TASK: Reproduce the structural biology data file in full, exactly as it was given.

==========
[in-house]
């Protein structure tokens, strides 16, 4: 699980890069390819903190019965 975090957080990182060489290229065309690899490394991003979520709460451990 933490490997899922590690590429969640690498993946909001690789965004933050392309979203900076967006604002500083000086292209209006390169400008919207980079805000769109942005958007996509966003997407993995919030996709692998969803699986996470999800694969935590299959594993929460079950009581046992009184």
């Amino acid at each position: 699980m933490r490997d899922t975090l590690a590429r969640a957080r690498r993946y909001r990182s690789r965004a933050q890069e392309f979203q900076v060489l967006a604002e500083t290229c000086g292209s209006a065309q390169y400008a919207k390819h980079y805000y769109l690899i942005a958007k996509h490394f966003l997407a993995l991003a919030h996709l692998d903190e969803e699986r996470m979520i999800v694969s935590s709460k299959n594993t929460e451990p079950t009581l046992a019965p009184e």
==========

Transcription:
[in-house]
């Protein structure tokens, strides 16, 4: 699980890069390819903190019965 975090957080990182060489290229065309690899490394991003979520709460451990 933490490997899922590690590429969640690498993946909001690789965004933050392309979203900076967006604002500083000086292209209006390169400008919207980079805000769109942005958007996509966003997407993995919030996709692998969803699986996470999800694969935590299959594993929460079950009581046992009184």
């Amino acid at each position: 699980m933490r490997d899922t975090l590690a590429r969640a957080r690498r993946y909001r990182s690789r965004a933050q890069e392309f979203q900076v060489l967006a604002e500083t290229c000086g292209s209006a065309q390169y400008a919207k390819h980079y805000y769109l690899i942005a958007k996509h490394f966003l997407a993995l991003a919030h996709l692998d903190e969803e699986r996470m979520i999800v694969s935590s709460k299959n594993t929460e451990p079950t009581l046992a019965p009184e």